Salmon and sweet potato fish cakes by Holly Bell
I love fishcakes, from posh gastro pub ones to the mush they breadcrumb and fry from the local chippy. There's something perfect for me about eating fish in such a low admin format. No bones, no skin, just the best bits combined with mash. It think deserves more than your average white mashed potato fish cake treatment, so turned to the wonderful sweet variety so loved by babies. The combo works well flavour-wise, even if it does look a little radioactive.
2 fillets of salmon (uncooked and skinless), chopped into 1cm squares
8 spring onions chopped
2 medium sized sweet potatoes
1 tsp of ground black pepper
1 tbsp dried dill
1 egg, beaten
3 tbsp plain flour
2 handfuls of breadcrumbs
1. Peel the sweet potatoes, chop and boil until tender, then drain and leave to cool in a sieve (and also for the steam to evaporate.) Then mash. Add the salmon, spring onion, dill and salt and pepper and mix gently with a metal spoon until combined. You're looking for a mixture that's more fish and onion than sweet potato. The potato is mostly a binding agent.
2. Pop the oven on to 200°C (180°C fan-assisted), gas mark 6.
3. Next get a production line going. You need three small plates, one with the flour on, one with the beaten egg on and one with the breadcrumbs on. Divide the mixture into four and mould each quarter into fish cake shapes. They can be a bit tricky to handle as they have so little potato but it's worth it. Dip each fish cake carefully into the flour first, then the egg, then the breadcrumbs. Pop each one onto a baking tray.
4. Oven bake for 20ish minutes until the breadcrumbs are starting to go a golden colour and the cakes feel firm to the touch, then serve with wa medley of green seasonal vegetables.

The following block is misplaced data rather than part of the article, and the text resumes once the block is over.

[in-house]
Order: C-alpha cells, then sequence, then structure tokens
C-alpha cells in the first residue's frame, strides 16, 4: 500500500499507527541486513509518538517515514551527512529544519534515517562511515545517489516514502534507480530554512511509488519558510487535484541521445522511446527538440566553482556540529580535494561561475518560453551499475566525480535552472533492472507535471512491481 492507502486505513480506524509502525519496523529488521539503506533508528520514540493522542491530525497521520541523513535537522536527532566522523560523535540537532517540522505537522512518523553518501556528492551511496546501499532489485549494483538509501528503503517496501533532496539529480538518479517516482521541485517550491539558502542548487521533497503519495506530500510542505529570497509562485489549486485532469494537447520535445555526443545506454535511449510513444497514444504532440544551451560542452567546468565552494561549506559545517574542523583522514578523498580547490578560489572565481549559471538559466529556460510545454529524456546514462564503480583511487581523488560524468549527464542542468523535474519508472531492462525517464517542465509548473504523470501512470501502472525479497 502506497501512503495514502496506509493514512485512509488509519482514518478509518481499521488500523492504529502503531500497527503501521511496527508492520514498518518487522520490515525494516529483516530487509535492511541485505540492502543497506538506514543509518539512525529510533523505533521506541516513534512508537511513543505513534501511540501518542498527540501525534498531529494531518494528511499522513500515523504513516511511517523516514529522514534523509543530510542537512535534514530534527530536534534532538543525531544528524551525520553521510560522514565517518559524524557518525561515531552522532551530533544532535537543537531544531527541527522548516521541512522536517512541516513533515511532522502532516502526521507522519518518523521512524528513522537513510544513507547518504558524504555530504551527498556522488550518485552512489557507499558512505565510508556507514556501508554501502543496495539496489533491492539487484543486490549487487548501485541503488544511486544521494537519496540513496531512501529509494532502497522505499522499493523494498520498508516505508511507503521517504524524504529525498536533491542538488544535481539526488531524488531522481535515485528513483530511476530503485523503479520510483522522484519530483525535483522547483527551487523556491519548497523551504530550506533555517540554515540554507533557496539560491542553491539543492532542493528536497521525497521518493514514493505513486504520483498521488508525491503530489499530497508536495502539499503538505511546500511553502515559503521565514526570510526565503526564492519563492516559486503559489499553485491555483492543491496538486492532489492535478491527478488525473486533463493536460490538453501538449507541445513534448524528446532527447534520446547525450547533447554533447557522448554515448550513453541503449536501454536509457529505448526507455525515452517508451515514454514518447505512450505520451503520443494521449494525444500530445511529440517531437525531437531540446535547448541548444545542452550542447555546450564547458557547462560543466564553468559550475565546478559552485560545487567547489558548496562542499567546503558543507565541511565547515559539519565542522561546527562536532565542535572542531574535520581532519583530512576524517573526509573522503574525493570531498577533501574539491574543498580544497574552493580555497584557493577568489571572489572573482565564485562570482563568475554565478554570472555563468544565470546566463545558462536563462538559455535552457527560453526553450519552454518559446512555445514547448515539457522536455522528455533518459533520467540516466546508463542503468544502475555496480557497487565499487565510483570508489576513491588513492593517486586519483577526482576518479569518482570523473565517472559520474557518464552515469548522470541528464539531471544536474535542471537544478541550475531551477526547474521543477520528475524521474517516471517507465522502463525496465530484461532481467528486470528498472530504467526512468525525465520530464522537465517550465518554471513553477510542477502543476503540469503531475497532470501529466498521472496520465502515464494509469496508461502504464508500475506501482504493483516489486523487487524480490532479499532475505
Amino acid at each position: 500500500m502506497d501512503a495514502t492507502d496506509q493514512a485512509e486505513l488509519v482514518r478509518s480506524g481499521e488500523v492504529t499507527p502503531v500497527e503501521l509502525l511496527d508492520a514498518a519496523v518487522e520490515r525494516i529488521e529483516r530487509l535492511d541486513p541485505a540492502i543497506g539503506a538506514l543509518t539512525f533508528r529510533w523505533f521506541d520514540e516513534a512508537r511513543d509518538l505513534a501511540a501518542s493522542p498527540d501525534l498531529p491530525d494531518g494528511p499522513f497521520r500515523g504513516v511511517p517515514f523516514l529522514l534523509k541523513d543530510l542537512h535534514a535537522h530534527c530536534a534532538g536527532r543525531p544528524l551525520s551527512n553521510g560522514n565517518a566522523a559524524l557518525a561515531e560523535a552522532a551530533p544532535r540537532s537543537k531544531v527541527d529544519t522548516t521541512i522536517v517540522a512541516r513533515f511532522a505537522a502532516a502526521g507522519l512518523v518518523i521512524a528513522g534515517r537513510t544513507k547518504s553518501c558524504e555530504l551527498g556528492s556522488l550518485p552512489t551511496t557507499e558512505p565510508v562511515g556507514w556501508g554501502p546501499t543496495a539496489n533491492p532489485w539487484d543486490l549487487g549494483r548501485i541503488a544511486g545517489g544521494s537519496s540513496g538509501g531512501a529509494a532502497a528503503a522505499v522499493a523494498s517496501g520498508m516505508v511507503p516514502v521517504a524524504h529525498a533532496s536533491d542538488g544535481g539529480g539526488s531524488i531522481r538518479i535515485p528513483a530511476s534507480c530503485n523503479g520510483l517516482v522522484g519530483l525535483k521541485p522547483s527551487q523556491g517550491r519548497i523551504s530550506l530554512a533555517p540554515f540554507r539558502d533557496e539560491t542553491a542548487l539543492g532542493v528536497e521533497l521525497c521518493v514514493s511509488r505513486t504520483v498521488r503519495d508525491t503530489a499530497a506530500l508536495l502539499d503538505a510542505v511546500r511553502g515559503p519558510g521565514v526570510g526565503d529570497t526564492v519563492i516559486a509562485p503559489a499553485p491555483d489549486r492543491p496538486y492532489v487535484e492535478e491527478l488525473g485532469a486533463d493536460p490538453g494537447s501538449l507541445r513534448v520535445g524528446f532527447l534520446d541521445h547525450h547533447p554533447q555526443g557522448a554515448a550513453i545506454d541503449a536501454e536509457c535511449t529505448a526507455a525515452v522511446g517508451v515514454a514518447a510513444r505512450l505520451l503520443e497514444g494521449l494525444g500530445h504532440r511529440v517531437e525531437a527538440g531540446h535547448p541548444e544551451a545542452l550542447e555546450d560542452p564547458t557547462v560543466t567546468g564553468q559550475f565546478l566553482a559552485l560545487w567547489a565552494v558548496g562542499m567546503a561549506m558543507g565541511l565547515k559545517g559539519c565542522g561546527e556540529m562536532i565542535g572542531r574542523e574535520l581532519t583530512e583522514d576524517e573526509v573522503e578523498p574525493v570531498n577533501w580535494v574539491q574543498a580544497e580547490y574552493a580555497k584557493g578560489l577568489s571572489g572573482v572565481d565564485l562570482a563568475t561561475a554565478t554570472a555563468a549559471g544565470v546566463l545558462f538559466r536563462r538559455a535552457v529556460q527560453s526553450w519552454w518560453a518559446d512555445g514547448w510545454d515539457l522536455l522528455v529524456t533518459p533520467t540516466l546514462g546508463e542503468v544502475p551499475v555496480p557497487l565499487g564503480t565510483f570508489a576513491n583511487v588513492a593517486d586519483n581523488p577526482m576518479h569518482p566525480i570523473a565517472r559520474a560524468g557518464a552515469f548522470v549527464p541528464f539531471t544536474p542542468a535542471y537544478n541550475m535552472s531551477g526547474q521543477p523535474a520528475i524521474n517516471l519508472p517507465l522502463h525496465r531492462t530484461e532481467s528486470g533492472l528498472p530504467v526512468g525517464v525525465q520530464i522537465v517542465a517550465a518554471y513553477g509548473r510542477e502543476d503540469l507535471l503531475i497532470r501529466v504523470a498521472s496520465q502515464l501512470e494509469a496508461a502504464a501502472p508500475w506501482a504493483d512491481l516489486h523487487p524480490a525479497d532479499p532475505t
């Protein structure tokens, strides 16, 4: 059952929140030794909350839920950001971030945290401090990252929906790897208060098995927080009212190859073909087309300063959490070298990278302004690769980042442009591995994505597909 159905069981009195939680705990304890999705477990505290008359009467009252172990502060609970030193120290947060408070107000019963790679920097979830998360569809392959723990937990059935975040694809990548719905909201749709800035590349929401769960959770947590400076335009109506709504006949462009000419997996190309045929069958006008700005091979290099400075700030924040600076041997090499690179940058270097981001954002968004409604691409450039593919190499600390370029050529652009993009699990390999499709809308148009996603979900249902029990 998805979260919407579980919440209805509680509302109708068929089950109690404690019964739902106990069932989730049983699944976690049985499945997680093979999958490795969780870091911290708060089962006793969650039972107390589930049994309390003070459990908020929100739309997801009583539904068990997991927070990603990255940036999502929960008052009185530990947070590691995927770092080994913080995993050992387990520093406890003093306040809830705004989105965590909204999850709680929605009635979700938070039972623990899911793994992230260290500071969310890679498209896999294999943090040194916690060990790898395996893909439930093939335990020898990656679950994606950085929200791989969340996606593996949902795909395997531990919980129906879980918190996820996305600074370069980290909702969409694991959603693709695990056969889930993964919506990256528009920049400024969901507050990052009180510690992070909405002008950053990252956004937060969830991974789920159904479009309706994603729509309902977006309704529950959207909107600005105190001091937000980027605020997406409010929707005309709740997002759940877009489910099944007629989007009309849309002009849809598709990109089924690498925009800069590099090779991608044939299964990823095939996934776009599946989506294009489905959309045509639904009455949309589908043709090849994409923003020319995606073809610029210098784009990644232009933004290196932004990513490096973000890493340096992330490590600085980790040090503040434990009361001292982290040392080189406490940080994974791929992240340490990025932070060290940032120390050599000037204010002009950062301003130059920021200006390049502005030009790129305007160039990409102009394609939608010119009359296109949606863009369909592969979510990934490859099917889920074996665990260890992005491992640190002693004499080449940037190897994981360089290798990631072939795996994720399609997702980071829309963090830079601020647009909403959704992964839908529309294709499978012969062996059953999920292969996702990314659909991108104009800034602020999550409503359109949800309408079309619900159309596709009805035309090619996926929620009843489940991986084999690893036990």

Copyright ©2014 Recipes from a Normal Mum.
No parent deliberately feeds their children food they think is bad for them, but we're all busy and sometimes it's hard to serve up meals that are completely free of junk. But from April 28, a campaign will be launched to challenge us to do everything we can to cook with fresh, natural ingredients – and to challenge the food industry to remove the hidden nasties that lurk in our kids food.
The 'No Junk Challlenge' organised by Organix, which produces organic toddler and baby food, is calling on the government and food industry to address the artificial additives and to remove the high quantities of added salt, fat and sugar content in foods targeted at children. Sounds good!
If you want to get involved, from 28 April to 4 May, you can pledge to feed your family using real ingredients and to try to avoid foods with artificial colourings and flavourings, or foods high in added salt, fat and sugar. The campaign is supported by Holly Bell (finalist in series two of the 2011 Great British Bake Off and blogger 'Recipes from a Normal Mum') and the Crumbs Sisters (creators of the popular 'Crumbs' Blog). River Cottage and Leon will also be contributing recipes during the week of the challenge.
Parents will be able to take part in fun activities to explore what is in children's food, help expose some of the junk, and share their own healthy and delicious recipes to cook simple meals with natural ingredients.
If you'd like to get involved and sign the pledge go to Organix.com/nojunk or join the conversation on Twitter using the hashtag #NoJunk.
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